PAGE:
July 6, 2012
Riding to work. Sounds like a wonderful idea now the sun is out, doesn’t it? Less appealing in the middle of winter though. A waterproof courier bag is a thing of joy when it’s cold and wet – it’s an extra layer of protection against the weather to your back, and makes sure that you […]
Riding to work. Sounds like a wonderful idea now the sun is out, doesn’t it? Less appealing in the middle of winter though. A waterproof courier bag is a thing of joy when it’s cold and wet – it’s an extra layer of protection against the weather to your back, and makes sure that you have dry socks to put on when you get to the office. Win win.
While many commuters (and the physios of those commuters) now prefer an ergonomically balanced, backpack-style bag for lugging their work stuff back and forth, there are also plenty of folk like me who have used a courier bag for a decade and still find it perfectly comfortable.
There are some nice details on this one – the reflective red stripe all the way around the body of the bag works extremely well and is also the colour UK drivers expect to see on the rear of a road user. A white/blue/black version is also available if you want to confuse things but I’d rather make it as simple as possible for drivers to figure out what it is that’s lit up in front of them, if it’s alright with you… There are little Velcro tabs which close off the ‘envelope’ gaps at the corners of the flap that water can trickle in through on my other courier bags, and a Napoleon pocket which allows easy access to keys/wallet without opening the bag completely – when I remember it’s there.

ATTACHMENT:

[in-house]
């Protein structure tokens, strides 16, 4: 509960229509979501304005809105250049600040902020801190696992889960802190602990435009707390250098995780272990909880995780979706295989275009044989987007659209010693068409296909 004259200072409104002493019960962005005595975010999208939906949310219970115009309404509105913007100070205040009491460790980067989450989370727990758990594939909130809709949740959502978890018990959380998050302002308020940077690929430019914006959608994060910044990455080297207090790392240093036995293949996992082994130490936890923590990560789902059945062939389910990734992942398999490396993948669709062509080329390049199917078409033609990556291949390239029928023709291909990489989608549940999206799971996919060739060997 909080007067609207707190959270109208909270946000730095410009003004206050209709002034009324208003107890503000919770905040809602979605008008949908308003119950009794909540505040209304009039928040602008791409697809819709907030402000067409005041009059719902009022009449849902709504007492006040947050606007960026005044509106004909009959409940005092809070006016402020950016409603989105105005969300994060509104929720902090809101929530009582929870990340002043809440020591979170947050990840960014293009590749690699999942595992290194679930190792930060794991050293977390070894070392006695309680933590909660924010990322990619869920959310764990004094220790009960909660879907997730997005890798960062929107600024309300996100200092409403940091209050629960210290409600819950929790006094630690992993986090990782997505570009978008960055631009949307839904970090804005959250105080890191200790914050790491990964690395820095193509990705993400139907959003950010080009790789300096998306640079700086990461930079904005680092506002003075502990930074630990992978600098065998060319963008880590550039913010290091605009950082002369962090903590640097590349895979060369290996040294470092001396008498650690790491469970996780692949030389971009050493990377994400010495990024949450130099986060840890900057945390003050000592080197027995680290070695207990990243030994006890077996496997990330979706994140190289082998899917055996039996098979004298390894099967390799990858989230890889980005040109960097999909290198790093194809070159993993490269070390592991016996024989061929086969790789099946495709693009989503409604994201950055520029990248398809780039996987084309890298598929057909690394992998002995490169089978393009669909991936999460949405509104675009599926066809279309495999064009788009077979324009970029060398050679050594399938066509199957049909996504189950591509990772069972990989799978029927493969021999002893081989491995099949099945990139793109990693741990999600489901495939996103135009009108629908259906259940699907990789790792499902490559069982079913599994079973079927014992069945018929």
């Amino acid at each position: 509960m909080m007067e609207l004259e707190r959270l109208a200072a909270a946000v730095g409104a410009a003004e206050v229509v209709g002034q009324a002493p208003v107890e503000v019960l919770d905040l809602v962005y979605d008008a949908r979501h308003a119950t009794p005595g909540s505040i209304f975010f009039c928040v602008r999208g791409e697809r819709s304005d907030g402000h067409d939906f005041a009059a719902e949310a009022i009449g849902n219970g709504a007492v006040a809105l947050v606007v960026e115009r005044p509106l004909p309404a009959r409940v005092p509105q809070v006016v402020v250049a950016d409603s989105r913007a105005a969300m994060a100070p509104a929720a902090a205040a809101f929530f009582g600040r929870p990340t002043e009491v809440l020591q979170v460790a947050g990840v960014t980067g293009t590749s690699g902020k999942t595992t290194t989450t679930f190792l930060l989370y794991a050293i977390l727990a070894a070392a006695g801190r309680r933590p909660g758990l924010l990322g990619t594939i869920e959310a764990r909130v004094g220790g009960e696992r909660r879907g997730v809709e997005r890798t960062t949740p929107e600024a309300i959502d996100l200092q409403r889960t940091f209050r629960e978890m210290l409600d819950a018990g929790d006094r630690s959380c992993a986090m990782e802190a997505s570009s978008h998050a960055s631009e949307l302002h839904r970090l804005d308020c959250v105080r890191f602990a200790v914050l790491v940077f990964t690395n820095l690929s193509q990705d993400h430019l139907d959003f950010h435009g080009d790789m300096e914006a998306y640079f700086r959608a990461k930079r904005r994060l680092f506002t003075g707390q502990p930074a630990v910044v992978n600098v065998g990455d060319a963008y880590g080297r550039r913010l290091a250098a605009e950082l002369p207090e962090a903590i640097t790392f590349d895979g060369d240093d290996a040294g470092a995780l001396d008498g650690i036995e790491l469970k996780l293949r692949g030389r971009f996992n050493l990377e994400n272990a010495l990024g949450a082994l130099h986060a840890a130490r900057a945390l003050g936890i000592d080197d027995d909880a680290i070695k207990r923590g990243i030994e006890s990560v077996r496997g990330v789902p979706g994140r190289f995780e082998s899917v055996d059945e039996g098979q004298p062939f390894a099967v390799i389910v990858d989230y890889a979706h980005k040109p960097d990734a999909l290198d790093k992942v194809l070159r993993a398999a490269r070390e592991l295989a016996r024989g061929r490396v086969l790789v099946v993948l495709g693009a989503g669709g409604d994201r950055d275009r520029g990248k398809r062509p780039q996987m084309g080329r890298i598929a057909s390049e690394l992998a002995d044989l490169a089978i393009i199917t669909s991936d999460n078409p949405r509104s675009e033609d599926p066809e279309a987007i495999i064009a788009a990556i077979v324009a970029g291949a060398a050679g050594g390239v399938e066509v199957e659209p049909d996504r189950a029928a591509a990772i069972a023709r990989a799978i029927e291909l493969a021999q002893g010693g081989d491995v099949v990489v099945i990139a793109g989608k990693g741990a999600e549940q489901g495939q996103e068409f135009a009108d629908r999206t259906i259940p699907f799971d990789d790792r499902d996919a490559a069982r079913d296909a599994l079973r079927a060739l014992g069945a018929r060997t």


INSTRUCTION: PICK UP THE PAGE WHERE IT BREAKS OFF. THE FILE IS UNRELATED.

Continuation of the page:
It only comes in a medium size, which isn’t big enough for me, though Timbuk2 does many, many bags in many, many sizes so there’s bound to be one that would work; we just didn’t get it to test. As it is, ‘Medium’ sits in an awkward position somewhere in between ‘phone, wallet, a clean t-shirt and a book rattling around in a gloomy bucket’ and ‘rather a tight squeeze with shoes, laptop and a pint of milk in there, and definitely too tight to fit the cat food in on top’. Odd as it sounds, it has too many pockets, making it far too easy to lose the house keys.
And: why do bag designers always put the laptop sleeve right at the back of a pack? Even the most rigid of cyclists has a spine which is many degrees more flexible than a laptop. For a bag to be comfortable and stable, it needs to be able to conform to your back – after several fidgety commutes I learned to stuff the sleeve with soft goods, swapping the laptop to the front and incurring fewer bruises in the process. Yes, the laptop is less protected from impacts, but it’s still better off than it would be vibrating away in a pannier.
If, like me, you still have a bag from back in the day when Timbuk2 still manufactured in San Francisco, then you might not like the plasticky feel of the coated nylon fabric used throughout. It’s lighter than ballistic nylon and is definitely as weatherproof as you could ask for, but though it’s holding up reasonably well overall after six months of daily use, small holes appearing at points of flex and I’m doubtful it will last as long as my decade-old Cordura Classic.
Overall: For an off-the-peg bag it has its plus points but it’s not as good as a ‘proper’ Timbuk2. Go custom!